Russian hackers penetrated networks of U.S. electric utilities: WSJ
Russian hackers gained access to the networks of U.S. electric utilities last year, which could have allowed them to cause blackouts, according to federal government officials, who said the campaign is likely continuing, The Wall Street Journal reported on Monday.
Sean Newman, Director Product Management, Corero Network Security:
“As the old adage goes, you’re only as strong as your weakest link. And, reports from the US Dept of Homeland Security now suggest this is exactly the situation US utility companies are facing, with respect to alleged nation-state infiltration. In fact, any organisation which relies on contractors, for specific services they cannot deliver internally, can find themselves in a similarly compromised situation, however strong their own security practices are. Unfortunately, this is not the preserve of organisations delivering critical national infrastructure, as those at US retailer Target can testify, after their massive data breach, back in 2013, which resulted from the attackers compromising their systems via their HVAC contractor.
“This is a stark reminder that organisations of all types and sizes should assess all aspects of their IT security, including those of their contractors and supply chain, and this doesn’t just pertain to hacking attempts but, also includes their resilience to DDoS attacks, which could impact the ability to provide their regular services, and the knock-on impact that creates.
“As more ICS infrastructures, such as those used by utility companies, are connected to their broader networking infrastructure, then the risk will continue to grow.”
Ray DeMeo, Co-Founder and COO, Virsec:
“The threat of disruption to our critical infrastructure is very real, as recent attacks in the Middle East and Ukraine have shown. The outcomes may depend on the motivations of the hackers, but recent attacks have included ransoming critical data, service disruptions, or serious damage to control systems and physical equipment.
“The government is raising awareness, but responses need to be more aggressive and coordinated. The needs to shift from chasing endless elusive external threats, to directly protecting systems from attack in real-time.”
“Defense strategies need to pivot away from sole focus on conventional perimeter defenses – the latest attacks have easily bypassed the perimeter. It’s crucial to detect and stop attacks in progress. Vendors need to do more to bridge a wide gap in technology and understanding between IT and OT (operational technology). We are far too dependent on air-gapping as our primary defense, despite the fact that systems are increasingly connected.”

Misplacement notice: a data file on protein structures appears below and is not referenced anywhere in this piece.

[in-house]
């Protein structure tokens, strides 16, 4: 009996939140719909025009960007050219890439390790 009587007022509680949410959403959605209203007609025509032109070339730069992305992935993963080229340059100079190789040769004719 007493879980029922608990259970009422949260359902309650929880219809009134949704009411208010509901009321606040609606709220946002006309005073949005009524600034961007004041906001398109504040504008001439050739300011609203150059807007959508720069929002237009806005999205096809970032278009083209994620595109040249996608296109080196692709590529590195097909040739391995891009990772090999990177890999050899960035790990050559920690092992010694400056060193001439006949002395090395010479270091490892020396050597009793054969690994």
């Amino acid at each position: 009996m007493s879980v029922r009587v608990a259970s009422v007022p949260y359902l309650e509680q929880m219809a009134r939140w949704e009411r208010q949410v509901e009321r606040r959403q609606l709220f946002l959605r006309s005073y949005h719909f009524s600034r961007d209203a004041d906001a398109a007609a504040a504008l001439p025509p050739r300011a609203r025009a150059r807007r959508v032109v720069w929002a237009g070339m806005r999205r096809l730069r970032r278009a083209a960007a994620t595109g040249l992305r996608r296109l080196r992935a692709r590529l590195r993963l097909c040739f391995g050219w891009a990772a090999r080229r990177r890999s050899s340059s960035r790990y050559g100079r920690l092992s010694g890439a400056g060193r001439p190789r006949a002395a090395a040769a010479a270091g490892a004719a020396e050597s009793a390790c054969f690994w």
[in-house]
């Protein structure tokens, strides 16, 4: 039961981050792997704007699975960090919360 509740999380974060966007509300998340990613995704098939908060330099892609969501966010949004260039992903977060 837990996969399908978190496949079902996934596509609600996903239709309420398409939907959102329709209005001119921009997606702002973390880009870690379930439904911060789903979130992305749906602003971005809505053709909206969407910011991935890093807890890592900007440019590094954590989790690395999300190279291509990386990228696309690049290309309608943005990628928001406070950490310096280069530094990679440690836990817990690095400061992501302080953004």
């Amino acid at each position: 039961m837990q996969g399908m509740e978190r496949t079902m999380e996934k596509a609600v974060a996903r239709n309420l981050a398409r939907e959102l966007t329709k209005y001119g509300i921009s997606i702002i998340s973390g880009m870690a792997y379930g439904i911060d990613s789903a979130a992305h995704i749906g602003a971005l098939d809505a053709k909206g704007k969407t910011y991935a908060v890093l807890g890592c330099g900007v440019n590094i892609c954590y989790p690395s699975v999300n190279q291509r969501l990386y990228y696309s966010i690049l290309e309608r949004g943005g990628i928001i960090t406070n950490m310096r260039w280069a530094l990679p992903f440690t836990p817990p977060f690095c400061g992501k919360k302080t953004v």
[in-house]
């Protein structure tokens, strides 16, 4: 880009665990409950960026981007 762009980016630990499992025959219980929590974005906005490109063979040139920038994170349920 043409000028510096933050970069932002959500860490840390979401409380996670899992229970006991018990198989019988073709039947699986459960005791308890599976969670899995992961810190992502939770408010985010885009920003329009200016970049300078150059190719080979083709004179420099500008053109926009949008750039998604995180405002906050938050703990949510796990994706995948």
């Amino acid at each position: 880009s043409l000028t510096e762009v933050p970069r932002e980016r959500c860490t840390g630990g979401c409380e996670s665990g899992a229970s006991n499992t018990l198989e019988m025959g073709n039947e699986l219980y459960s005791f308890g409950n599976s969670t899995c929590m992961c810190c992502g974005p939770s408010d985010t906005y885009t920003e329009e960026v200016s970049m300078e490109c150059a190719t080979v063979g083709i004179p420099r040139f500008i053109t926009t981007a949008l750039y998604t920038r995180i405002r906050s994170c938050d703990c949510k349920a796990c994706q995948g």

Tim Erlin, VP of product management and strategy at Tripwire:
“There’s no requirement that attackers have a single end game in mind. The reality and ability to effectively compromise utility control systems could be valuable for terrorism, for ransom, or as an educational exercise for future operations.
“There have been warning signs that state-sponsored attacks on utilities were increasing. Some of these warnings were very public, like the Ukraine attack, and others were well-known inside the industry itself. The US electric grid isn’t one system with a consistent risk profile. It’s distributed across thousands of entities, operating independently. Distribution and independence means a variety of systems, risks and defences. A widespread national outage is unlikely in such a system, but significant regional disruptions are certainly possible. It can be difficult to walk the line between hyperbole and appropriate concern.
“It’s not really possible to define the potential damage because it’s a question of unknown unknowns. Governments and industry researchers gather as much data as they can, but successful attacks are those that go undetected. Triggering a disruption discloses the level of access that attacker had. It’s clear, however, that there’s more to be done defensively. Cybersecurity isn’t a one-time event. Cybersecurity requires consistent work, diligence and continuous improvement.
Pravin Kothari, CEO of CipherCloud:
“The cyberattackers were very successful in their efforts and penetrated completely through to the utility control rooms where they had the ability to disrupt power flows.
The big questions remain open. We still don’t know how many of these utilities, if any, were nuclear powered but the implications obvious. If they had the ability to “throw switches” per an official at DHS, exactly how could they disrupt the operation of nuclear power plants and what risks did this present? How long were they inside the networks of any nuclear-powered plants?
Most utility plants and certainly nuclear-powered utilities are protected by “air gaps.” This implies that there is no network connectivity allowed to the “air-gapped” network. Of course, persistent state-sponsored attackers had the resources to carefully research and identify the key vendors that had trusted relationships with the targeted utilities. These key vendors likely had special network connections into the supposedly “air-gapped” networks. Once identified, the cyberattackers could target and compromise them directly, apparently yielding access to the utility infrastructure.”